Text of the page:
• [0009]
    Although the first of these two processes could theoretically provide a higher yield, in that all the single steps (protection, carboxymethylation and deprotection) are highly selective, the complexity of the operations required to remove salts and solvents and to purify the reaction intermediates makes such theoretical advantage ineffective: the overall yield is in fact, in the case of Gadoteridol, slightly higher than 37%.
  • [0010]
    The preparation of Gadobutrol according to the alternative process (WO 93/24469) provides a markedly better yield (72%) only on laboratory scale (example 2): example 7 (represented in the above Scheme 2) actually evidences that, when scaling-up, the yield of this process also remarkably decreases (42%).
  • [0011]
    In addition to the drawback of an about 40% yield, both processes of the prior art are characterized by troublesome operations, which often involve the handling of solids, the use of remarkable amounts of a number of different solvents, some of them having undesirable toxicological or anyway hazardous characteristics.
  • [0012]
    Moreover, the synthesis described by Dischino makes use of reagents which are extremely toxic, such as tert-butyl bromoacetate, or harmful and dangerous from the reactivity point of view, such as dimethylformamide dimethylacetal.
  • [0013]
    An alternative to the use of dimethyl formamide dimethylacetal is suggested by J. Am. Chem. Soc. 102(20), 6365-6369 (1980), which discloses the preparation of orthoamides by means of triethyl orthoformate.
  • [0014]
    EP 0596 586 discloses a process for the preparation of substituted tetraazacyclododecanes, among them compounds of formula (XII), comprising:

    • formation of the tricyclo[5.5.1.0] ring;
    • alkylation with an epoxide;
    • hydrolysis of the 10-formyl substituent;
    • reaction with an acetoxy derivative bearing a leaving group at the alpha-position.
  • [0015]
    Nevertheless, this method requires quite a laborious procedure in order to isolate the product of step b).
  • [0016]
    It is the object of the present invention a process for the preparation of the complexes of general formula (XII)

    wherein

    R1 and R2
    are independently a hydrogen atom, a (C1-C20) alkyl containing 1 to 10 oxygen atoms, or a phenyl, phenyloxy group, which can be unsubstituted or substituted with a (C1-C5) alkyl or hydroxy, (C1-C5) alkoxy, carbamoyl or carboxylic groups,
    Me3+
    is the trivalent ion of a paramagnetic metal;

    comprising the steps represented in the following Scheme 3:

  • The process of the present invention keeps the high selectivity typical of the protection/deprotection strategy described by Dischino in the above mentioned paper, while removing all its drawbacks, thus providing for the first time a reproducible industrial process for the preparation of the concerned compounds in high yields and without use of hazardous substances.
  • [0019]
    The preparation of the gadolinium complex of 10-(2-hydroxypropyl)-1,4,7,10-tetraazacyclododecane-1,4,7-tri-acetic) acid (Gadoteridol), according to scheme 4, is particularly preferred:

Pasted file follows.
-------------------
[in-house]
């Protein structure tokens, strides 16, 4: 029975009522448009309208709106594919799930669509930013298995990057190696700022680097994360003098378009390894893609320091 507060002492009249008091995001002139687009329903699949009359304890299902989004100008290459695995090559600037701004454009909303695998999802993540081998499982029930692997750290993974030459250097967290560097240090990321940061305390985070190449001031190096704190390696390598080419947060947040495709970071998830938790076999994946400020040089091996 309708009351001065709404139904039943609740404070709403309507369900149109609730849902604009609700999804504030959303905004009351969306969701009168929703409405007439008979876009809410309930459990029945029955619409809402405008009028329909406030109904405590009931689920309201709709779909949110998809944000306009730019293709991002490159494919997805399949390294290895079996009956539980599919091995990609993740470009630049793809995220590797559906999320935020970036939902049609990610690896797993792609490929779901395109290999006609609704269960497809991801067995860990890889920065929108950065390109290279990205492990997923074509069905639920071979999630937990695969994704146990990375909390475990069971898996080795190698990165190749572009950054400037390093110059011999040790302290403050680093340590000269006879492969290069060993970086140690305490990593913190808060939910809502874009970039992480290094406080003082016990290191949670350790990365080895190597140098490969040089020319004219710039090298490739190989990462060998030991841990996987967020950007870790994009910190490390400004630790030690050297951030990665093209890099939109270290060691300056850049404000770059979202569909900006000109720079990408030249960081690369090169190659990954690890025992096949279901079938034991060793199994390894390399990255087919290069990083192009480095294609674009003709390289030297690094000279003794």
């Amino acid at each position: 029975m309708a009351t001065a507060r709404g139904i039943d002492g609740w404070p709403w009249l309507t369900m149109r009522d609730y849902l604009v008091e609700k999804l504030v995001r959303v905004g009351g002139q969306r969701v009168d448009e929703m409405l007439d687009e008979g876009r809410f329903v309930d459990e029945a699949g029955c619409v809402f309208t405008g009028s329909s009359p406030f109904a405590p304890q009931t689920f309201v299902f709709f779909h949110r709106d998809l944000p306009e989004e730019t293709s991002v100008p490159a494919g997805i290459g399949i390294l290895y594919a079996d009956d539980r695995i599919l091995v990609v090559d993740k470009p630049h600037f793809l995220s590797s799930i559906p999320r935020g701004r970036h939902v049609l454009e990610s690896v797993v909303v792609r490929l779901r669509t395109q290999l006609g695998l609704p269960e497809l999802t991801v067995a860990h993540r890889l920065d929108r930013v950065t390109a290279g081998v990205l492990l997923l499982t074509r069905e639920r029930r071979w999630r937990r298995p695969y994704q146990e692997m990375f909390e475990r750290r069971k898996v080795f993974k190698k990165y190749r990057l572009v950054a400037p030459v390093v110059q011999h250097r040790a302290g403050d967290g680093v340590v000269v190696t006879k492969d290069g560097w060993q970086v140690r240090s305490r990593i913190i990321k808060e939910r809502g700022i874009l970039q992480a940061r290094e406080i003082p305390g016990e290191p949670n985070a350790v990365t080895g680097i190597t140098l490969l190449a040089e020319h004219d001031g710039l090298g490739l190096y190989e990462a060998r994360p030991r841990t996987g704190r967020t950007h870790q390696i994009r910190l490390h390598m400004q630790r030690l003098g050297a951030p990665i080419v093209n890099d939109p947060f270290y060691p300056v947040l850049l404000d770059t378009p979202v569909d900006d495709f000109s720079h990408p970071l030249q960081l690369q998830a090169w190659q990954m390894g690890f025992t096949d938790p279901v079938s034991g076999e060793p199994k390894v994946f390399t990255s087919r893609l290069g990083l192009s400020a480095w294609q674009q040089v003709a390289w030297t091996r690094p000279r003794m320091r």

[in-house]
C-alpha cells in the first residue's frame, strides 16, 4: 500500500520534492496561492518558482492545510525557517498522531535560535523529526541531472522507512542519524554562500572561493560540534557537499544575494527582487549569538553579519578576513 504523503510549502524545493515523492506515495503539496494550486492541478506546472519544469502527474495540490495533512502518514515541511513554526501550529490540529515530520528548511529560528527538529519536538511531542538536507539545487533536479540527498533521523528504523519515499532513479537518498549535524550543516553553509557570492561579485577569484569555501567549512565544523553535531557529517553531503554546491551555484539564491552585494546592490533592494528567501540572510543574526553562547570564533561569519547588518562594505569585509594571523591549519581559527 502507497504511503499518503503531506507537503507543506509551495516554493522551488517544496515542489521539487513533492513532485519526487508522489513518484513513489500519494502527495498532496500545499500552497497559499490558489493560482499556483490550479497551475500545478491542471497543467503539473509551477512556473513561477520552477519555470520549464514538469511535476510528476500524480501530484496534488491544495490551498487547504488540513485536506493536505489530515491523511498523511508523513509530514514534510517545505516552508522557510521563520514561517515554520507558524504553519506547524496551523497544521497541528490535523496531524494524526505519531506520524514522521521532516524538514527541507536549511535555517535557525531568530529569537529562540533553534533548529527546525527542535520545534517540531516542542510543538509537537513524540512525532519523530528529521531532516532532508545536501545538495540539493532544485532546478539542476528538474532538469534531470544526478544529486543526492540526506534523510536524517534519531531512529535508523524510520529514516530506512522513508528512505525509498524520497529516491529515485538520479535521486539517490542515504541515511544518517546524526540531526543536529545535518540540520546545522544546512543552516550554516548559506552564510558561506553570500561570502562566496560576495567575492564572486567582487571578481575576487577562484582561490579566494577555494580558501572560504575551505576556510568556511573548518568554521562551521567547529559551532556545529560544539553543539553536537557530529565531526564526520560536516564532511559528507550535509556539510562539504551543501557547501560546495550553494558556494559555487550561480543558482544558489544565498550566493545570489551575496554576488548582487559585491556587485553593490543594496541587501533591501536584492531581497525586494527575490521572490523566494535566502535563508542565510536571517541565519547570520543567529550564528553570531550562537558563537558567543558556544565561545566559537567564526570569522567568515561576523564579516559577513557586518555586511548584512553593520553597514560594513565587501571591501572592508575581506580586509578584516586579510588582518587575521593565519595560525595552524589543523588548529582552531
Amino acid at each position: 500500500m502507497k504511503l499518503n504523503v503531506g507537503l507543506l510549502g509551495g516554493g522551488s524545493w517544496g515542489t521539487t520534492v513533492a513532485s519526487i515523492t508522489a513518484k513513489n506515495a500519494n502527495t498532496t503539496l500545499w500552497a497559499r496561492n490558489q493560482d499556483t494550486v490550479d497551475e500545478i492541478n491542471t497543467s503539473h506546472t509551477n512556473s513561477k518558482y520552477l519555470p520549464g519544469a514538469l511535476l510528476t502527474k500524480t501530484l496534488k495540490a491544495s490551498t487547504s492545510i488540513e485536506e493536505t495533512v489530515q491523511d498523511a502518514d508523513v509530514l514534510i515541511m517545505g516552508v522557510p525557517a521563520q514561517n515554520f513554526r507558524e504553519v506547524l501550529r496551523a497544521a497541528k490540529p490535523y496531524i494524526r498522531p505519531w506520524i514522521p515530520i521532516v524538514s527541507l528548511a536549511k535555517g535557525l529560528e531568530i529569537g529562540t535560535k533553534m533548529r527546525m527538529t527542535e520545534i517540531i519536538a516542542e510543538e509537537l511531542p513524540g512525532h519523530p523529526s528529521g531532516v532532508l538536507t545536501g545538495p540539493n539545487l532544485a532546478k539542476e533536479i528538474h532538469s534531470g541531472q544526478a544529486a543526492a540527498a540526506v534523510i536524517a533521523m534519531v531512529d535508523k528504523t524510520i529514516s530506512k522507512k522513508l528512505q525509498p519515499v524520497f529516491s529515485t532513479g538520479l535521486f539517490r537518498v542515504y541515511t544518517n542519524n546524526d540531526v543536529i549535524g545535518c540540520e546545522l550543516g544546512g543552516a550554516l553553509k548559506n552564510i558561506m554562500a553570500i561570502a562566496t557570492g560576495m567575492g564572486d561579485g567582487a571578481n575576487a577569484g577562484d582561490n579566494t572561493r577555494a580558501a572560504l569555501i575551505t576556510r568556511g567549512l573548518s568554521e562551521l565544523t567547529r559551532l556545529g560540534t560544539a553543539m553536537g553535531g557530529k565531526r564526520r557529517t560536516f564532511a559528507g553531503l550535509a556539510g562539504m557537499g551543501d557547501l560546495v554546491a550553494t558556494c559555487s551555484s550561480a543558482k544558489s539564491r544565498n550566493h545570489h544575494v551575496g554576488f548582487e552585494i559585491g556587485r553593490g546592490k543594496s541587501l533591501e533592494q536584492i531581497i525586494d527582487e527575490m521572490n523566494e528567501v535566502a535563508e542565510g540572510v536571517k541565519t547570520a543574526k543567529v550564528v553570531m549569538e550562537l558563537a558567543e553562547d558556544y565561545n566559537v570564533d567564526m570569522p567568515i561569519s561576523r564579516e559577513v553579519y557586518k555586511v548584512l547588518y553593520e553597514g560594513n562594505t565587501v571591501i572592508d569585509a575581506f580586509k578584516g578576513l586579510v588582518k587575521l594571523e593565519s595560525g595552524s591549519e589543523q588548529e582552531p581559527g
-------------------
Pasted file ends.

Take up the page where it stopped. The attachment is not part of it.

in which the synthetic steps a), b), c), d), e), and f) have the meanings defined above and the epoxide of formula (XI) in step d) is propylene oxide.

  • [0020]
    The preparation of the gadolinium complex of [10-[2,3-dihydroxy-1-(hydroxymethyl)propyl]-1,4,7,10-tetraazacyclododecane-1,4,7-triacetic) acid (Gadobutrol), according to the scheme 5, is also preferred.

    in which the synthetic steps a), b), c), d), e), and f) have the meanings defined above and the epoxide of formula (XI) in step d) corresponds to the one of formula (VI), defined above.

  • [0021]
    On the other hand, step a) of the process of the present invention involves the use of triethyl orthoformate in the presence of an acid catalyst, instead of dialkylformamide-dialkylacetal.
  • [0022]
    Triethyl orthoformate can be added in amounts ranging from 105% to 200% on the stoichiometric value.
  • [0023]
    The reaction temperature can range from 110 to 150°C and the reaction time from 5 to 24 h.
  • [0024]
    The catalyst is a carboxylic acid having at least 3 carbon atoms, C3-C18, preferably selected from the group consisting of propionic, butyric and pivalic acids.
  • [0025]
    Triethyl orthoformate is a less toxic and less expensive product than N,N-dimethylformamide-dimethylacetal and does not involve the formation of harmful, not-condensable gaseous by-products. Moreover, triethyl orthoformate is less reactive than N,N-dimethylformamide-dimethylacetal, which makes it possible to carry out the loading procedures of the reactives as well as the reaction itself in utterly safe conditions even on a large scale, allows to better monitor the progress of the reaction on the basis of such operative parameters as time and temperature, without checking the progress by gas chromatography, and makes dosing the reactive less critical, in that it can be added from the very beginning without causing the formation of undesired by-products: all that rendering the process suitable for the production of compound (III) on the industrial scale in easily reproducible conditions.
  • [0026]
    The subsequent step b) involves the carboxymethylation of compound (III) in aqueous solution, using a haloacetic acid, to give compound (IX), i.e. the 10-formyl-1,4,7,10-tetraazacyclododecane-1,4,7-triacetic acid salt with an alkali or alkaline-earth metal, the salts of compound (IX) with sodium, potassium or calcium being most preferred.